Is the “LOVE” statue on campus the original?

Dear Benny:
During the recent commencement celebrations it was a delight to see students posing for pictures with their friends and families in front of the colorful “LOVE” statue in College Green. I know the sculpture on campus is similar to the one located at Love Park in Center City and my question is: which of the two is the original?
—True “LOVE”

Dear True:
The iconic 1966 “LOVE” sculpture by Robert Indiana is, indeed, a favorite photo backdrop for campus visitors. It was given to Penn in 1998 as a gift from Jeffrey J. and Sivia Loria, and when it was installed in the triangular patch of green at 36th Street and Locust Walk known as Blanche Levy Park, it replaced a sculpture called “We Lost” by artist Tony Smith, now in storage.

A polychromed aluminum sculpture that weighs about 500 pounds, the “LOVE” we have at Penn is one of several variations of the sculpture that Indiana created between 1966 and 1998. According to several published biographies of the artist, Indiana originally created the design with the tilted letter “O” in 1964 for a Christmas card for the Museum of Modern Art. The first “LOVE” sculpture is on display at the Indianapolis Museum of Art, but Indiana (the artist, not the state) subsequently made many versions of the sculpture. It didn’t take long for “LOVE” to become an American pop-culture icon. Since its introduction, many copies, parodies and variations of the original sculpture have appeared in Hollywood movies, and on book covers, television shows and album covers. In 1973, the United States Post Office issued an eight-cent stamp featuring the “LOVE” design and it became a long-time bestseller.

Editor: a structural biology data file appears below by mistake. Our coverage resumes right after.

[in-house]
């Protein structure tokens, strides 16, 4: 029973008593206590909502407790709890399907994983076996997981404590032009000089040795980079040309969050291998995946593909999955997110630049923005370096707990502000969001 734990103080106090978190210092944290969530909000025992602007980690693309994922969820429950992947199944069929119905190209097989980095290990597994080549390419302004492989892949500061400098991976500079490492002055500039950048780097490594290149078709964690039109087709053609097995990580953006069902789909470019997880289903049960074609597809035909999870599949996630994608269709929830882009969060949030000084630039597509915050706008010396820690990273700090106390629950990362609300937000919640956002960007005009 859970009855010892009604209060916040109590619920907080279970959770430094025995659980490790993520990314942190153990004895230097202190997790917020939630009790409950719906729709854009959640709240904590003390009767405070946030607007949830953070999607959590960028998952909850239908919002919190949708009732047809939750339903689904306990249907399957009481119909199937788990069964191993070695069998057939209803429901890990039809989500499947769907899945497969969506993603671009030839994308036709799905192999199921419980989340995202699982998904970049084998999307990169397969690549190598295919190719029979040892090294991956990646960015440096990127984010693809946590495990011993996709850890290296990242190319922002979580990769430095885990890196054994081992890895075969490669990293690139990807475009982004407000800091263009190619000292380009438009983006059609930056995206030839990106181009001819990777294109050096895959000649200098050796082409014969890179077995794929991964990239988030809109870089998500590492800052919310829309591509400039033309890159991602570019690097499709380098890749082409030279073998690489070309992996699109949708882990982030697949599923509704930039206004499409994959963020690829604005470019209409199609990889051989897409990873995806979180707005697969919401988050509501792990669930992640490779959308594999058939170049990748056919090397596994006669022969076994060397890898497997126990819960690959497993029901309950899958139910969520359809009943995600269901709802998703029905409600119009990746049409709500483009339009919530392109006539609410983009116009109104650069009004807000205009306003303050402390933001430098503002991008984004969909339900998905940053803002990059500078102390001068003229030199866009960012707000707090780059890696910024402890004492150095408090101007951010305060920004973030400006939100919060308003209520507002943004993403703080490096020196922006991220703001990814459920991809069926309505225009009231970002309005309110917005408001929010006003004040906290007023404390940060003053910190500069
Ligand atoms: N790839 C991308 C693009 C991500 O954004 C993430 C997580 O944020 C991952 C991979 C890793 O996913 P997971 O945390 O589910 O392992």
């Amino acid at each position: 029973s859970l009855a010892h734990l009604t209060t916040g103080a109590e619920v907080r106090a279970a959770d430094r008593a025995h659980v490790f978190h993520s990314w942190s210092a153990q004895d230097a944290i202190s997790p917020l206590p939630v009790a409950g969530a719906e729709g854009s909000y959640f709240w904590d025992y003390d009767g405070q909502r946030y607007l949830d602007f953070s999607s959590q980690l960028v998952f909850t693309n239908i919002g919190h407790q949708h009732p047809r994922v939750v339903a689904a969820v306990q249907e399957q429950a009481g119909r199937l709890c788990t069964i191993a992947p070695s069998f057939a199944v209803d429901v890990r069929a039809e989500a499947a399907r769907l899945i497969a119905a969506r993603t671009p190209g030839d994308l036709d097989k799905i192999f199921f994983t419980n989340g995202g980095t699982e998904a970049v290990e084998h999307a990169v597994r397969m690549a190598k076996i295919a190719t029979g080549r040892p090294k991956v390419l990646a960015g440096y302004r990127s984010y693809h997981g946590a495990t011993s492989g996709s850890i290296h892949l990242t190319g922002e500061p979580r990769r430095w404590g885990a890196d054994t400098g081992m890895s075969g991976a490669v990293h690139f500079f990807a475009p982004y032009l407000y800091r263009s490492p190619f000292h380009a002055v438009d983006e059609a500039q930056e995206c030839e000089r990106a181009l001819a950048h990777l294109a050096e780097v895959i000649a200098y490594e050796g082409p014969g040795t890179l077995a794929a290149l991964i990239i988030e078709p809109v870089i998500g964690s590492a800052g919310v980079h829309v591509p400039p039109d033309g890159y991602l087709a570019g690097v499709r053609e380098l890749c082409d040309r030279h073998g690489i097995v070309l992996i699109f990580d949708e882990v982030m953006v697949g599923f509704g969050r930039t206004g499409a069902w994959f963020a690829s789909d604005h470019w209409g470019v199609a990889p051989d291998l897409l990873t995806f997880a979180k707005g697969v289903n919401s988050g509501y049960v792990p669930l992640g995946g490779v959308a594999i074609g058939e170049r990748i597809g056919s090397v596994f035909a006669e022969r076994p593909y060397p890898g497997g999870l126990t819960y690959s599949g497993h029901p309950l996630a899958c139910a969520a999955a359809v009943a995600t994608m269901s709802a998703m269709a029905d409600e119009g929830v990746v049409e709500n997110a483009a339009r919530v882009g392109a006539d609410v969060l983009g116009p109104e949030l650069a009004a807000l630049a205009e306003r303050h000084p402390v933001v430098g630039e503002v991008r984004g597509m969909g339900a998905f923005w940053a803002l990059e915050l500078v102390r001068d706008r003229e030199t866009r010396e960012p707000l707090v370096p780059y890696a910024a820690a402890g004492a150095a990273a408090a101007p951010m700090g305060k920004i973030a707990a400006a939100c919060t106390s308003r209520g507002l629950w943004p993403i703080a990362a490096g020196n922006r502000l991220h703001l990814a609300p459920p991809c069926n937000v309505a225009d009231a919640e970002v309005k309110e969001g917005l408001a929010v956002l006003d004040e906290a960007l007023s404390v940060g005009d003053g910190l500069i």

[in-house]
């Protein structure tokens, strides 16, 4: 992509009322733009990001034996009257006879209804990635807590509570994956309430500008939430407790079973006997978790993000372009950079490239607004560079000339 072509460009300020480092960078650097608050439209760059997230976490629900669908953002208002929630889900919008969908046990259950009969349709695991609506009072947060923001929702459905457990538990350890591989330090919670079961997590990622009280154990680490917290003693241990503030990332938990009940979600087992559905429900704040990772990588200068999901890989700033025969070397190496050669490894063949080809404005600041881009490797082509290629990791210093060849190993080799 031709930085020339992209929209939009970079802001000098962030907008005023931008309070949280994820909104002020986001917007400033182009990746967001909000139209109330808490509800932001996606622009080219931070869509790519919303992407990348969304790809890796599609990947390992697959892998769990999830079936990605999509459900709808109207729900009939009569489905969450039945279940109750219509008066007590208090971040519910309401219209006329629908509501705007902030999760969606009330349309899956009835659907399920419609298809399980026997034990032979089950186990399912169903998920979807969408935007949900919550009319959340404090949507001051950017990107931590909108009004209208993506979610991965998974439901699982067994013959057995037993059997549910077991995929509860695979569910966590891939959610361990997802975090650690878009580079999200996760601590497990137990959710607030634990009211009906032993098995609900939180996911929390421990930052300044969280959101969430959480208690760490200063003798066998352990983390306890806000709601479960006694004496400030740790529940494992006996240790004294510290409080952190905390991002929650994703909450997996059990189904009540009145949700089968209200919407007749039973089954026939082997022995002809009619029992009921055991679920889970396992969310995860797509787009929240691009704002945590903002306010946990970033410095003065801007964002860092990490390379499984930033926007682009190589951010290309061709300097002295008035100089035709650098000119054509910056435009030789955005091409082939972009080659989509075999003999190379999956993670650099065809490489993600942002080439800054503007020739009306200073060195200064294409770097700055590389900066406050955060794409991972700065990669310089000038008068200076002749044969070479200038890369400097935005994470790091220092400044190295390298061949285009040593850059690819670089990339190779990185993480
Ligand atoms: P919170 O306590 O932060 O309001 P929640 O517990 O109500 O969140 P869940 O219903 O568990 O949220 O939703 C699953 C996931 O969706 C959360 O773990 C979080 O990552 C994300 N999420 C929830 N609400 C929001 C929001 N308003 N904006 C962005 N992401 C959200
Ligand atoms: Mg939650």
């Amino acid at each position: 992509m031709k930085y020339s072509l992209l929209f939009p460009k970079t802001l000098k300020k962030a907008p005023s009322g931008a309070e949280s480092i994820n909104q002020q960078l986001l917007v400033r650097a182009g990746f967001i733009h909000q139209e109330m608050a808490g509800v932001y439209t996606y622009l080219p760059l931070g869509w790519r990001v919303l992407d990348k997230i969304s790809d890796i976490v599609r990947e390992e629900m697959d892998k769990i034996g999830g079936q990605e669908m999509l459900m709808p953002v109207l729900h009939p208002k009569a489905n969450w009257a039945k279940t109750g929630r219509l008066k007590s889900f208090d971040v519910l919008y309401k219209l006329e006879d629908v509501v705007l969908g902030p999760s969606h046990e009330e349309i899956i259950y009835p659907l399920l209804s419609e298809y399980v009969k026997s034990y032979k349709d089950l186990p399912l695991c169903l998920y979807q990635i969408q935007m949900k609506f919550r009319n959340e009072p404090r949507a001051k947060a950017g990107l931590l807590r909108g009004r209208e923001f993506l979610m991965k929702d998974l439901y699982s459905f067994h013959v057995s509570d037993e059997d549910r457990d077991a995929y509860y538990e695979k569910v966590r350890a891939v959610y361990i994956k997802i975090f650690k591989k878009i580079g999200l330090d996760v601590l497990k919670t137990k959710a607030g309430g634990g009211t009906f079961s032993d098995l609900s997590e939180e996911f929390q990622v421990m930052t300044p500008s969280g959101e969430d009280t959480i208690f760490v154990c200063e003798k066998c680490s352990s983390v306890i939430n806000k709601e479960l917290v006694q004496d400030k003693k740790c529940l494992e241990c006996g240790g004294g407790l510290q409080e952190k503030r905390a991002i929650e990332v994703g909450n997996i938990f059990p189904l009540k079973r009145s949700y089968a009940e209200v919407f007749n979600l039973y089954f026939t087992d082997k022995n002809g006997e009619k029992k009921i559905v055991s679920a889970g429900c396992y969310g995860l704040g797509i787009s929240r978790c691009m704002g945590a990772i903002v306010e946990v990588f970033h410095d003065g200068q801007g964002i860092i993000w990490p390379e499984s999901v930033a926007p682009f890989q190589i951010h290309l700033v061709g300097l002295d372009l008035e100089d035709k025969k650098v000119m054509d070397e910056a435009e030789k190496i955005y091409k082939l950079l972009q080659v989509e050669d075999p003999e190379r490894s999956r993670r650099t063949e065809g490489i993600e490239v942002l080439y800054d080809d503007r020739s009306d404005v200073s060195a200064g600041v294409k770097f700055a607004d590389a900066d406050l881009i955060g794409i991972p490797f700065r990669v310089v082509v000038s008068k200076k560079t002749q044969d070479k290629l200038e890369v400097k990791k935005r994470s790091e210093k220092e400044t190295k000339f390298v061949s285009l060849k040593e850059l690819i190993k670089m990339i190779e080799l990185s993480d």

In addition to the sculpture on campus and the one in Center City, “LOVE” can be found in (among other places) New York, Kansas and Utah, as well as Japan, Spain, China and Kyrgyzstan. There is also a version showing the word in Italian (AMOR) in Milan, and one in Hebrew (AHAVA) in Jerusalem.

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Originally published on June 10, 2010